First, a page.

December 17, 2009
STATE OF NEW JERSEY, PLAINTIFF-RESPONDENT,
LEON KING, DEFENDANT-APPELLANT.
On appeal from Superior Court of New Jersey, Law Division, Essex County, No. I-98-03-1349.
NOT FOR PUBLICATION WITHOUT THE APPROVAL OF THE APPELLATE DIVISION
Submitted November 17, 2009
Before Judges Wefing and LeWinn.
Defendant appeals from a trial court order denying his petition for post-conviction relief ("PCR"). After reviewing the record in light of the contentions advanced on appeal, we affirm.
Defendant was indicted for murder, N.J.S.A. 2C:11-3a(1), (2); conspiracy to commit murder, N.J.S.A. 2C:5-2; attempted murder, N.J.S.A. 2C:5-1; aggravated assault, N.J.S.A. 2C:12-1b(1); unlawful possession of a weapon, N.J.S.A. 2C:39-5b; and possession of a weapon for an unlawful purpose, N.J.S.A. 2C:39-4a. In April 2000, defendant entered a negotiated plea of guilty to one count of aggravated manslaughter, as a lesser-included offense to murder, one count of aggravated assault and one count of unlawful possession of a weapon. According to the plea transcript, the State agreed to recommend that the trial court sentence defendant to twenty years in prison, subject to the provisions of the No Early Release Act ("NERA"), N.J.S.A. 2C:43-7.2. The trial court, however, indicated to defendant that based upon its understanding of the circumstances, defendant's sentence would likely be fifteen years in prison, subject to NERA. That is, in fact, the sentence the trial court imposed upon defendant on May 8, 2000, for aggravated manslaughter; the remaining terms were concurrent.
Defendant appealed, contending that this sentence was excessive. Defendant's appeal was heard on an ESOA calendar, and his argument was rejected. By order dated February 6, 2002, we affirmed defendant's sentence but remanded the matter to the trial court for entry of a corrected judgment of conviction.
State v. King, A-5263-00T4. The Supreme Court denied defendant's petition for certification. State v. King, 172 N.J. 181 (2002).
In February 2007, nearly seven years after defendant was sentenced, he filed a petition for post-conviction relief in which he challenged his sentence because the offense occurred prior to the 2001 amendment to the NERA statute. After hearing oral argument, the trial court denied defendant's petition. This appeal followed.
On appeal, defendant raises the following arguments:
POINT I THE COURT ERRED IN DENYING POST-CONVICTION RELIEF BECAUSE THE 15 YEAR SENTENCE IMPOSED ON THE DEFENDANT'S PLEA TO AGGRAVATED MANSLAUGHTER ON COUNT TWO WAS ILLEGAL
THE COURT ERRED IN DENYING POST-CONVICTION RELIEF BECAUSE THE TRIAL JUDGE'S REPRESENTATIONS AT THE TIME THE PLEA WAS ACCEPTED MADE THE MAXIMUM SENTENCE AS AUTHORIZED BY THE PLEA 15 YEARS, NOT 20 YEARS
THE COURT APPLIED AN IMPROPER CIVIL RES IPSA LOQUITOR (sic) STANDARD BY INFERRING THAT THE TRIAL JUDGE CONSIDERED THE NERA PERIOD OF PAROLE INELIGIBILITY IN IMPOSING SENTENCE POINT II THE COURT'S RULING DENYING POST-CONVICTION RELIEF VIOLATED THE DEFENDANT'S RIGHT TO DUE PROCESS AND EQUAL PROTECTION UNDER THE LAW AS GUARANTEED BY THE FOURTEENTH AMENDMENT TO THE UNITED STATES CONSTITUTION AND ARTICLE I, PARAGRAPH I OF THE NEW JERSEY CONSTITUTION POINT III DEFENDANT REASSERTS ALL OTHER ISSUES RAISED IN HIS PETITION FOR POST-CONVICTION RELIEF POINT IV PCR COUNSEL'S FAILURE TO PREPARE A BRIEF WARRANTS REVERSAL UNDER STATE V. RUE AND STATE V. WEBSTER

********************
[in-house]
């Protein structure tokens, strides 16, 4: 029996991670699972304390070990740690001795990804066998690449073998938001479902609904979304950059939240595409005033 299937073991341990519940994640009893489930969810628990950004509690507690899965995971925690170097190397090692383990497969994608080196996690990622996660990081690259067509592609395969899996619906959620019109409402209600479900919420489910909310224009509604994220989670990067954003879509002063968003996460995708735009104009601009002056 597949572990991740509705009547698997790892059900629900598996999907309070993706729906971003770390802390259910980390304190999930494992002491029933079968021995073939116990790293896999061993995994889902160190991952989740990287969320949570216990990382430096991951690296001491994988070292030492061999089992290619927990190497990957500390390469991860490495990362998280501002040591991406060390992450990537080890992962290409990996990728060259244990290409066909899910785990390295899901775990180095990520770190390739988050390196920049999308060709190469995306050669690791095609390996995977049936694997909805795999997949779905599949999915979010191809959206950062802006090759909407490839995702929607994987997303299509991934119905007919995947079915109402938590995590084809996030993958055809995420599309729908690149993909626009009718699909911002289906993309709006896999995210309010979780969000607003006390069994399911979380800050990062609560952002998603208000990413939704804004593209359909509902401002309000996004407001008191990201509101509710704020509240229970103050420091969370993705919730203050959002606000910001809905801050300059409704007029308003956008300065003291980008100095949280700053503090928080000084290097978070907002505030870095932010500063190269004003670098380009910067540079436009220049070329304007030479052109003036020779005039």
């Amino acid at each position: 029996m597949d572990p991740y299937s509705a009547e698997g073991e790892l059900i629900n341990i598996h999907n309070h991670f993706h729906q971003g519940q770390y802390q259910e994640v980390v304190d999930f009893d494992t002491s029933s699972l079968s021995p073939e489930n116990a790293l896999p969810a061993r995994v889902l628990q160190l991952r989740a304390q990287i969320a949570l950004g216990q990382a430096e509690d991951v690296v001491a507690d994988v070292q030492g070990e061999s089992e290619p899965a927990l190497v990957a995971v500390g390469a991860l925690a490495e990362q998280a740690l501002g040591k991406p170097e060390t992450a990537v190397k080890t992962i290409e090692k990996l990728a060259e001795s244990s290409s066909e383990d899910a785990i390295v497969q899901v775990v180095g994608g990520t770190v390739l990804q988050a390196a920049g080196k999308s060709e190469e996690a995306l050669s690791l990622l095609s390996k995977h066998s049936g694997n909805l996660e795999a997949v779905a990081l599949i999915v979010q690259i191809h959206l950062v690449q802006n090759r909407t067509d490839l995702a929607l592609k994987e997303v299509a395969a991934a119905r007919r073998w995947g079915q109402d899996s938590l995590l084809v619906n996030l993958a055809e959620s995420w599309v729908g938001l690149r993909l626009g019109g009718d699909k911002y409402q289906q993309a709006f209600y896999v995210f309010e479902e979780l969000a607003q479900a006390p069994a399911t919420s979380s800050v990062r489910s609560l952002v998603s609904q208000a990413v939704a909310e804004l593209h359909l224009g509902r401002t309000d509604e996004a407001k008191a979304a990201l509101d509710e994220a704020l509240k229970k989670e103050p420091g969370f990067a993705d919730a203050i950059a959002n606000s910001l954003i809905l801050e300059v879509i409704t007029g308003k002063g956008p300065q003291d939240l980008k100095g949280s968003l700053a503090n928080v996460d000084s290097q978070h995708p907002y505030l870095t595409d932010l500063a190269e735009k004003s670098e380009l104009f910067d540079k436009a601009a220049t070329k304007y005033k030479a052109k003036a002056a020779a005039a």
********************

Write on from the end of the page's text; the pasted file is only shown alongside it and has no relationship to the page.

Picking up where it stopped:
Defendant's argument that his sentence was illegal is designed to avoid the five-year limitations period to file a PCR petition. R. 3:22-12(a). His argument, however, is not persuasive. It rests entirely upon his assertion that the trial court failed to take into account the real-time consequences of a sentence imposed under NERA and that this ran afoul of State v. Marinez, 370 N.J. Super. 49 (App. Div.), certif. denied, 182 N.J. 142 (2004). In our judgment, defendant's argument misreads Marinez (decided nearly four years after defendant was sentenced), ignores the fact that this court has already affirmed his sentence, and disregards the overall tenor of the sentencing transcript.
Defendant's remaining arguments do not warrant extended discussion in a written opinion because it would have no precedential value. R. 2:11-3(e)(2). We comment briefly, however, upon defendant's final argument, that the matter should be reversed because the attorney assigned to represent defendant in connection with his PCR petition did not prepare and submit a written brief on defendant's behalf. We do not find it necessary to analyze in depth the extent of the responsibilities that rest upon an attorney representing a client seeking PCR. Even were we to conclude that in all instances, as a matter of law, submission of a written brief is required, we would decline to reverse and remand this matter for further proceedings. Defendant has had the benefit of counsel on appeal who has submitted an extensive written brief on his behalf. He has thus had the opportunity to have all the legal issues which he wished to raise brought before a court for determination. That defendant has been unsuccessful is not a reflection on counsel, either at the trial level or on appeal. It is simply that defendant is not entitled to the relief he seeks.
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